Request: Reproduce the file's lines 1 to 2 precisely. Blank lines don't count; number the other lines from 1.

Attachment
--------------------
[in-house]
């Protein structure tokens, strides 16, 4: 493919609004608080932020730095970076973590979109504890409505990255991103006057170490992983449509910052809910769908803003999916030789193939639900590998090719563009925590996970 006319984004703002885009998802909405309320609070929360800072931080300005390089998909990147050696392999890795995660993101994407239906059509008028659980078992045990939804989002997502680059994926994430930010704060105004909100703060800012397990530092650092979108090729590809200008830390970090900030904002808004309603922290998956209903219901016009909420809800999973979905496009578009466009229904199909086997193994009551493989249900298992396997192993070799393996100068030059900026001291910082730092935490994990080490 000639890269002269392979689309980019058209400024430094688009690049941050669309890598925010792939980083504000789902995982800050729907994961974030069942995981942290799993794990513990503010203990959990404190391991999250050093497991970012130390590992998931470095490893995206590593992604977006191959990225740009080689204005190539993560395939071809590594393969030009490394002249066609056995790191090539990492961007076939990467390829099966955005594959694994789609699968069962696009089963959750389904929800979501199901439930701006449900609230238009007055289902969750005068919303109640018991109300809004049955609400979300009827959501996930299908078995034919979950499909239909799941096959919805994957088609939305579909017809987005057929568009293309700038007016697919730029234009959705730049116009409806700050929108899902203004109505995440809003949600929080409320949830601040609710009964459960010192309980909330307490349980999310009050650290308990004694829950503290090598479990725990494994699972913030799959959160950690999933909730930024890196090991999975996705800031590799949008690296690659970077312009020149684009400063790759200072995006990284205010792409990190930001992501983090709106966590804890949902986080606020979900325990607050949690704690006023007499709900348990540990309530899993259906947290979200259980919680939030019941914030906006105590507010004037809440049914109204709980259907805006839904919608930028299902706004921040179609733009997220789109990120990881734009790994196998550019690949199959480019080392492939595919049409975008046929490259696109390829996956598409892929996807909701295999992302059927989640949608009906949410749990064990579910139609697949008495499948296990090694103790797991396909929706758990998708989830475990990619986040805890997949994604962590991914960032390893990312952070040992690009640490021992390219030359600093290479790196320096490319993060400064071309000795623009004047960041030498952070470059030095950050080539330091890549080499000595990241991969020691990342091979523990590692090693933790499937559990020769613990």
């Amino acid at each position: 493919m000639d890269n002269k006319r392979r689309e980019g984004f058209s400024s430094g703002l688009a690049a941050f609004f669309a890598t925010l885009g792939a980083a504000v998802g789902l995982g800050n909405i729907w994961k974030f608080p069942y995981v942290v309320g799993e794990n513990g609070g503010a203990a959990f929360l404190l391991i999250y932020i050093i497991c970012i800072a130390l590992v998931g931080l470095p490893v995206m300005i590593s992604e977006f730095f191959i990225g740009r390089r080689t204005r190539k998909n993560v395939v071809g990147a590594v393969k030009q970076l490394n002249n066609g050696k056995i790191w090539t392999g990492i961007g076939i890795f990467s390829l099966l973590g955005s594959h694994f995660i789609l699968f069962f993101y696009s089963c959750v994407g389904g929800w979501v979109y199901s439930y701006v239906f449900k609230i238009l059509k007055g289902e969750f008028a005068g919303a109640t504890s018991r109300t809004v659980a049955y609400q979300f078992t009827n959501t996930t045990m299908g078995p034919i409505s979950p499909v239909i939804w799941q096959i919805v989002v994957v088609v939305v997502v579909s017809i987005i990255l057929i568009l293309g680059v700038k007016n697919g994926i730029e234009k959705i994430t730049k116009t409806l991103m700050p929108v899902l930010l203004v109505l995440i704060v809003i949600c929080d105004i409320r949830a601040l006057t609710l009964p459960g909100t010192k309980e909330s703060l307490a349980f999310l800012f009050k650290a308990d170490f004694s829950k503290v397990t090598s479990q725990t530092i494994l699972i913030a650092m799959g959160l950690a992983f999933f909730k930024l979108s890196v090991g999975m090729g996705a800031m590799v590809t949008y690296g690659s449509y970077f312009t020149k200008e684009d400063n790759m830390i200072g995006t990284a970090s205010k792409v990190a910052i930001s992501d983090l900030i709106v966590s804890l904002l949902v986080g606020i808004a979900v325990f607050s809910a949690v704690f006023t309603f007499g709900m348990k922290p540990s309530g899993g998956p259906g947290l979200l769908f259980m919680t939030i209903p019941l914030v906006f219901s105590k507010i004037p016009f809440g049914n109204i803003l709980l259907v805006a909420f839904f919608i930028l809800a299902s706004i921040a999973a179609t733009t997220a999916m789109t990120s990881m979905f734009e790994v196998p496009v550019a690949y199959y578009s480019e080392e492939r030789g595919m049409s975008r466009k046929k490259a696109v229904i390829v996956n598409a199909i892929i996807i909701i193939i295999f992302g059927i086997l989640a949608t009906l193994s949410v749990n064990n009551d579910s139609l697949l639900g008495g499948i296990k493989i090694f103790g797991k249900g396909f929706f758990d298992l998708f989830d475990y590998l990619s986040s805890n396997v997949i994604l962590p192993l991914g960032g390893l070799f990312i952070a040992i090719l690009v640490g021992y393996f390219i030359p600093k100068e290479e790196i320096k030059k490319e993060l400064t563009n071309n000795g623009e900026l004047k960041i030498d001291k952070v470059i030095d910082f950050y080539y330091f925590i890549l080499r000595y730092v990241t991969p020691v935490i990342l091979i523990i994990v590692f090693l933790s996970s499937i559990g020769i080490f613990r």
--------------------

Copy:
[in-house]
């Protein structure tokens, strides 16, 4: 493919609004608080932020730095970076973590979109504890409505990255991103006057170490992983449509910052809910769908803003999916030789193939639900590998090719563009925590996970 006319984004703002885009998802909405309320609070929360800072931080300005390089998909990147050696392999890795995660993101994407239906059509008028659980078992045990939804989002997502680059994926994430930010704060105004909100703060800012397990530092650092979108090729590809200008830390970090900030904002808004309603922290998956209903219901016009909420809800999973979905496009578009466009229904199909086997193994009551493989249900298992396997192993070799393996100068030059900026001291910082730092935490994990080490 000639890269002269392979689309980019058209400024430094688009690049941050669309890598925010792939980083504000789902995982800050729907994961974030069942995981942290799993794990513990503010203990959990404190391991999250050093497991970012130390590992998931470095490893995206590593992604977006191959990225740009080689204005190539993560395939071809590594393969030009490394002249066609056995790191090539990492961007076939990467390829099966955005594959694994789609699968069962696009089963959750389904929800979501199901439930701006449900609230238009007055289902969750005068919303109640018991109300809004049955609400979300009827959501996930299908078995034919979950499909239909799941096959919805994957088609939305579909017809987005057929568009293309700038007016697919730029234009959705730049116009409806700050929108899902203004109505995440809003949600929080409320949830601040609710009964459960010192309980909330307490349980999310009050650290308990004694829950503290090598479990725990494994699972913030799959959160950690999933909730930024890196090991999975996705800031590799949008690296690659970077312009020149684009400063790759200072995006990284205010792409990190930001992501983090709106966590804890949902986080606020979900325990607050949690704690006023007499709900348990540990309530899993259906947290979200259980919680939030019941914030906006105590507010004037809440049914109204709980259907805006839904919608930028299902706004921040179609733009997220789109990120990881734009790994196998550019690949199959480019080392492939595919049409975008046929490259696109390829996956598409892929996807909701295999992302059927989640949608009906949410749990064990579910139609697949008495499948296990090694103790797991396909929706758990998708989830475990990619986040805890997949994604962590991914960032390893990312952070040992690009640490021992390219030359600093290479790196320096490319993060400064071309000795623009004047960041030498952070470059030095950050080539330091890549080499000595990241991969020691990342091979523990590692090693933790499937559990020769613990």